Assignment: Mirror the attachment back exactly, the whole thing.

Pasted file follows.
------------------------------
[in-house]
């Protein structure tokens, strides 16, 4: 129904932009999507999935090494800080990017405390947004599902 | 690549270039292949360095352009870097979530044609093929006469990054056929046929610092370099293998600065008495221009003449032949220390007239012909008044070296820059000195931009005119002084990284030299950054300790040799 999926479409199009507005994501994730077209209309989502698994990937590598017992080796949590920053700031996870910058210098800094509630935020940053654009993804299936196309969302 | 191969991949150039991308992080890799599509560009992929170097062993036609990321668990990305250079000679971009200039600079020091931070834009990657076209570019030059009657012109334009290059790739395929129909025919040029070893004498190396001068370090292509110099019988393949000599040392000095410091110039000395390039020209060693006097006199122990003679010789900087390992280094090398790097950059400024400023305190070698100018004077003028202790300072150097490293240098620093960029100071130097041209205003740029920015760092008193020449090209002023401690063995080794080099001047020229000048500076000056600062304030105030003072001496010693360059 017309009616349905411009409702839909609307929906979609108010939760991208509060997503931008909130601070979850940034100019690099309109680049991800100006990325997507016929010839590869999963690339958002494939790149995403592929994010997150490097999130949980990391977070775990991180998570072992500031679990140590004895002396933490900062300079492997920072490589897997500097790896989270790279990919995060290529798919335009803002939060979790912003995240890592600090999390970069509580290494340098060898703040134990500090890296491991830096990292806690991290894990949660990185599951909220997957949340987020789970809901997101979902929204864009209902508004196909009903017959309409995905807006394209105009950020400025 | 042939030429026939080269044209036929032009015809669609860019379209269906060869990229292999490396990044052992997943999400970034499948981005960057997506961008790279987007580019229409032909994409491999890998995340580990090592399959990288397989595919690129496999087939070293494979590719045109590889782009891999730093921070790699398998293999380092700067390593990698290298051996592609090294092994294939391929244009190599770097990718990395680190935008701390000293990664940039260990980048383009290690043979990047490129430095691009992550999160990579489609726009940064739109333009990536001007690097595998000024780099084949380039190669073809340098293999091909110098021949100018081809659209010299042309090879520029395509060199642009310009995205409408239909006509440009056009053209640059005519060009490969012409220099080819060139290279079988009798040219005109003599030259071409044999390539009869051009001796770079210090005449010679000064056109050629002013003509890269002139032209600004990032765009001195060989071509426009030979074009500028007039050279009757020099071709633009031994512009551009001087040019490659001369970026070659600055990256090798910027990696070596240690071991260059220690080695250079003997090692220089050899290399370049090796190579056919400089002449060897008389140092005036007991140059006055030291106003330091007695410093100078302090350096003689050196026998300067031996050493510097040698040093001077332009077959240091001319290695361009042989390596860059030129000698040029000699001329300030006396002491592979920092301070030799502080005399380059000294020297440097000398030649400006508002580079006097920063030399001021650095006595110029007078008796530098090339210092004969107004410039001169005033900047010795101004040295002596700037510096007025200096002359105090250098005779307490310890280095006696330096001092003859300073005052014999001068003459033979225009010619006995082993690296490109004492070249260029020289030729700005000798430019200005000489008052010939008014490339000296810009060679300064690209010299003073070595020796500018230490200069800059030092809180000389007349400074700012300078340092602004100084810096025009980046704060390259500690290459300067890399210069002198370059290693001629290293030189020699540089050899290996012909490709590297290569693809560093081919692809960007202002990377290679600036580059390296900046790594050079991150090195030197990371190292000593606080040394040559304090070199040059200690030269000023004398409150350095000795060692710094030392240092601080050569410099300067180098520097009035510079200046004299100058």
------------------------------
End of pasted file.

[in-house]
């Protein structure tokens, strides 16, 4: 129904932009999507999935090494800080990017405390947004599902 | 690549270039292949360095352009870097979530044609093929006469990054056929046929610092370099293998600065008495221009003449032949220390007239012909008044070296820059000195931009005119002084990284030299950054300790040799 999926479409199009507005994501994730077209209309989502698994990937590598017992080796949590920053700031996870910058210098800094509630935020940053654009993804299936196309969302 | 191969991949150039991308992080890799599509560009992929170097062993036609990321668990990305250079000679971009200039600079020091931070834009990657076209570019030059009657012109334009290059790739395929129909025919040029070893004498190396001068370090292509110099019988393949000599040392000095410091110039000395390039020209060693006097006199122990003679010789900087390992280094090398790097950059400024400023305190070698100018004077003028202790300072150097490293240098620093960029100071130097041209205003740029920015760092008193020449090209002023401690063995080794080099001047020229000048500076000056600062304030105030003072001496010693360059 017309009616349905411009409702839909609307929906979609108010939760991208509060997503931008909130601070979850940034100019690099309109680049991800100006990325997507016929010839590869999963690339958002494939790149995403592929994010997150490097999130949980990391977070775990991180998570072992500031679990140590004895002396933490900062300079492997920072490589897997500097790896989270790279990919995060290529798919335009803002939060979790912003995240890592600090999390970069509580290494340098060898703040134990500090890296491991830096990292806690991290894990949660990185599951909220997957949340987020789970809901997101979902929204864009209902508004196909009903017959309409995905807006394209105009950020400025 | 042939030429026939080269044209036929032009015809669609860019379209269906060869990229292999490396990044052992997943999400970034499948981005960057997506961008790279987007580019229409032909994409491999890998995340580990090592399959990288397989595919690129496999087939070293494979590719045109590889782009891999730093921070790699398998293999380092700067390593990698290298051996592609090294092994294939391929244009190599770097990718990395680190935008701390000293990664940039260990980048383009290690043979990047490129430095691009992550999160990579489609726009940064739109333009990536001007690097595998000024780099084949380039190669073809340098293999091909110098021949100018081809659209010299042309090879520029395509060199642009310009995205409408239909006509440009056009053209640059005519060009490969012409220099080819060139290279079988009798040219005109003599030259071409044999390539009869051009001796770079210090005449010679000064056109050629002013003509890269002139032209600004990032765009001195060989071509426009030979074009500028007039050279009757020099071709633009031994512009551009001087040019490659001369970026070659600055990256090798910027990696070596240690071991260059220690080695250079003997090692220089050899290399370049090796190579056919400089002449060897008389140092005036007991140059006055030291106003330091007695410093100078302090350096003689050196026998300067031996050493510097040698040093001077332009077959240091001319290695361009042989390596860059030129000698040029000699001329300030006396002491592979920092301070030799502080005399380059000294020297440097000398030649400006508002580079006097920063030399001021650095006595110029007078008796530098090339210092004969107004410039001169005033900047010795101004040295002596700037510096007025200096002359105090250098005779307490310890280095006696330096001092003859300073005052014999001068003459033979225009010619006995082993690296490109004492070249260029020289030729700005000798430019200005000489008052010939008014490339000296810009060679300064690209010299003073070595020796500018230490200069800059030092809180000389007349400074700012300078340092602004100084810096025009980046704060390259500690290459300067890399210069002198370059290693001629290293030189020699540089050899290996012909490709590297290569693809560093081919692809960007202002990377290679600036580059390296900046790594050079991150090195030197990371190292000593606080040394040559304090070199040059200690030269000023004398409150350095000795060692710094030392240092601080050569410099300067180098520097009035510079200046004299100058």